Calorie restriction, also known as dietary restriction in the scientific community, is the practice of consuming up to 40% fewer calories than usual, while still obtaining optimal levels of micronutrients. It produces sweeping changes in the operation of cellular metabolism, slows near all measures of aging, and extends life in mice. Thus for any particular aspect of aging, and here the focus is on chronic inflammation in the brain that accelerates progression of age-related neurodegeneration, it is possible to invest a great deal of time and effort into investigating just how calorie restriction slows it down.
This sort of work is of great scientific interest, as it will help researchers to build a comprehensive map of cellular metabolism and the changes that take place over the course of aging. It is not, however, a road to rejuvenation. Calorie restriction, like all approaches involving upregulation of cellular stress responses, has a much smaller effect on life span in humans than in short-lived species such as mice. There isn't a way to conjure a reversal of aging in the elderly from this biochemistry. That requires a completely different strategy, based on identification of root cause damage, and repair of that damage, as outlined in the SENS roadmap for development of rejuvenation therapies.
A growing body of evidence demonstrates that dietary restriction (DR) exerts its beneficial effects on brain aging at multiple levels. Although there is some degree of discrepancy across studies, likely due to the difference in the model organisms and experimental design, DR appears to mitigate all of the morphological and functional alterations in the brain associated with aging. A major hallmark of aging is systemic, low-grade chronic inflammation throughout the body, termed inflammaging. Notably, these inflammatory signs are similar to the ones associated with obesity and metabolic diseases, providing a possible glimpse into why DR exerts anti-inflammatory effects on aging-associated inflammation.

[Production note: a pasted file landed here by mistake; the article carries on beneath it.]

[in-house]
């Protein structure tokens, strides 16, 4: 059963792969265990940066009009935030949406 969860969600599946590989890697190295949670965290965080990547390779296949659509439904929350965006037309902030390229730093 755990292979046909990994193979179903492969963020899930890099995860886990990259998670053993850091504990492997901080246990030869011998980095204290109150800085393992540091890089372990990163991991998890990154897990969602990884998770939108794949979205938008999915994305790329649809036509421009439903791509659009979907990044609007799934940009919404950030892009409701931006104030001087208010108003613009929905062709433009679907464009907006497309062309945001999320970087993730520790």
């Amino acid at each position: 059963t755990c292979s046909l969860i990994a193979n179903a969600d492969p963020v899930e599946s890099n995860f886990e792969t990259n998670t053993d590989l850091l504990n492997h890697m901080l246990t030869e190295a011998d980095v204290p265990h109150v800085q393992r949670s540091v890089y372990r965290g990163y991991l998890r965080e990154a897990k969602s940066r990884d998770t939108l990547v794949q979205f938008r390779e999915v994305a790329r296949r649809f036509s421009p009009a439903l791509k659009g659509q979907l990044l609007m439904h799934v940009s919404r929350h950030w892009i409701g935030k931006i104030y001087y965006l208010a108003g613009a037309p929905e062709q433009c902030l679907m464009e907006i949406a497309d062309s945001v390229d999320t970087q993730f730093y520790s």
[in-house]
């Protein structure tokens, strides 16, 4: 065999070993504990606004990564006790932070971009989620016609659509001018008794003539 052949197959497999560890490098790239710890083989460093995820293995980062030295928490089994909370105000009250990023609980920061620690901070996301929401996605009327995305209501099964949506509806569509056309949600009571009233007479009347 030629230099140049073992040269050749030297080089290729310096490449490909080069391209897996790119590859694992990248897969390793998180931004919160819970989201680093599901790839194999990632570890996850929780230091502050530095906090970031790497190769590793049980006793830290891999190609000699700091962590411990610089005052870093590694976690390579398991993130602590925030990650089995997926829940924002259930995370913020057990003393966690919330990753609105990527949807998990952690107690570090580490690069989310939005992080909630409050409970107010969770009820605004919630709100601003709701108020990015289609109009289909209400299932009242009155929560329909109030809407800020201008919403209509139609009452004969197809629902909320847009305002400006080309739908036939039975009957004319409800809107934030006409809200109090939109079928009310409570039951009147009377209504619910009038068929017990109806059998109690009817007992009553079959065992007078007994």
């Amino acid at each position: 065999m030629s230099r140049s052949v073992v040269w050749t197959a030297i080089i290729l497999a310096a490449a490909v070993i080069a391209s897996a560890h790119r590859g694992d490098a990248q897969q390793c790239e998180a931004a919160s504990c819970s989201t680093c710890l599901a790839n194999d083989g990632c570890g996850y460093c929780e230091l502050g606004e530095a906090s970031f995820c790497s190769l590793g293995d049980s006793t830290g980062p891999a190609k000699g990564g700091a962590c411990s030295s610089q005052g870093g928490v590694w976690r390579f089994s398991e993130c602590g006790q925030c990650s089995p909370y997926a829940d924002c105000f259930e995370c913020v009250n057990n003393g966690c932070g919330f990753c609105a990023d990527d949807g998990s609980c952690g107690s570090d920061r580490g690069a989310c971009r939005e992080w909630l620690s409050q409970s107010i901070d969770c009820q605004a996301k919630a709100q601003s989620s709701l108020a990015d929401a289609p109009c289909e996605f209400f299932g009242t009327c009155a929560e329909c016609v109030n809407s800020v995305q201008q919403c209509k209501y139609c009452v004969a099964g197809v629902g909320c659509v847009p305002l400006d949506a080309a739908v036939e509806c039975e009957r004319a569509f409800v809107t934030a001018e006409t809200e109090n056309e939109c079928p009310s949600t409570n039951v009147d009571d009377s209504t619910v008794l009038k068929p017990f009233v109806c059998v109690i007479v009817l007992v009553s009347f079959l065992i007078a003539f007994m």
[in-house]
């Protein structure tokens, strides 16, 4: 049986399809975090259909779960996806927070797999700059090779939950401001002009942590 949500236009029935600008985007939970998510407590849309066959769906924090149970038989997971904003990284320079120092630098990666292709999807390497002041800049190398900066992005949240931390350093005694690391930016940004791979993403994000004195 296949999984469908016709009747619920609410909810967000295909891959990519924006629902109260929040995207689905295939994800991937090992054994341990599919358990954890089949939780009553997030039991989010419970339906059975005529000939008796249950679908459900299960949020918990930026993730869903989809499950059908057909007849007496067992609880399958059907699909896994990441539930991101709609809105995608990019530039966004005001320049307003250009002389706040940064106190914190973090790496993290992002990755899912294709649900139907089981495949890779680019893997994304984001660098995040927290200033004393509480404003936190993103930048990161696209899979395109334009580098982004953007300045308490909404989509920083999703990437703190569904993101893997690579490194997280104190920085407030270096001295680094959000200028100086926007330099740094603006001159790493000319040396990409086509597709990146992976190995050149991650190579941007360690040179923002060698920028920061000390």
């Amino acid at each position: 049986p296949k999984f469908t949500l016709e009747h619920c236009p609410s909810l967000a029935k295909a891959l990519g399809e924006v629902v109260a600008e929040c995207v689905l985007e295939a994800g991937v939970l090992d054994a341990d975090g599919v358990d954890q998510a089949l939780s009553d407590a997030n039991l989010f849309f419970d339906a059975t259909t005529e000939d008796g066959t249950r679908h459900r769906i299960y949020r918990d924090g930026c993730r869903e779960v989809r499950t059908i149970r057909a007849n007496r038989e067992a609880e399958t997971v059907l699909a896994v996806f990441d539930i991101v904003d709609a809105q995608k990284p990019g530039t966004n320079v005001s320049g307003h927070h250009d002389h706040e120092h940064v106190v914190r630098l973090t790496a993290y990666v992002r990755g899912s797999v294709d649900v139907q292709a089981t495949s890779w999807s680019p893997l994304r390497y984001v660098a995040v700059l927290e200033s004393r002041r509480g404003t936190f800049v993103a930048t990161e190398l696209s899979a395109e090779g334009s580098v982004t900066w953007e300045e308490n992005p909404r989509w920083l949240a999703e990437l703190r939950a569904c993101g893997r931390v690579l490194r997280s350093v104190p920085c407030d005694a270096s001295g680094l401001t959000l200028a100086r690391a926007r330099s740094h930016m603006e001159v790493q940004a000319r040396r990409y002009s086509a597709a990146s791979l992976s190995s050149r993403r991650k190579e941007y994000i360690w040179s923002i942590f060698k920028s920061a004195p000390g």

As with other organs, chronic low-grade inflammation is a common feature of the aged brain. Neuroinflammation is a host defense mechanism against harmful stimuli and damage in the brain. However, chronic inflammation can be deleterious in normal aging as well as in pathological aging related to neurodegenerative diseases. The central nervous system (CNS) is composed of heterogeneous cell types, including neurons, microglia, astrocytes, and oligodendrocytes. Although two major glial cell types, astrocytes and microglia, are known to be key players in inflammatory responses in the brain, it is now well recognized that all neural cells participate to some degree in the neuroinflammatory responses.
Neuroinflammation often manifests as astrogliosis, microgliosis, and an increase in secreted inflammatory mediators, such as cytokines, chemokines, and complement proteins. Accumulating evidence from clinical and basic research suggests that neuroinflammation is tightly connected to the decline in brain function during aging. Although the precise mechanisms of DR's neuroprotective functions are not fully elucidated, it has been suggested that DR exerts neuroprotective effects through multiple pathways, such as modulating metabolic rates, reducing oxidative stress, increasing anti-inflammatory responses, regulating insulin sensitivity, and improving synaptic plasticity and neurogenesis. All of the molecular changes induced by DR may directly or indirectly contribute to the regulation of neuroinflammation associated with aging and neurodegenerative diseases. DR may directly mitigate activation of glial cells and modulate expression of inflammatory cytokines and indirectly regulate neuroinflammation by reducing inflammatory stresses, such as accumulation of toxic proteins and oxidative stress.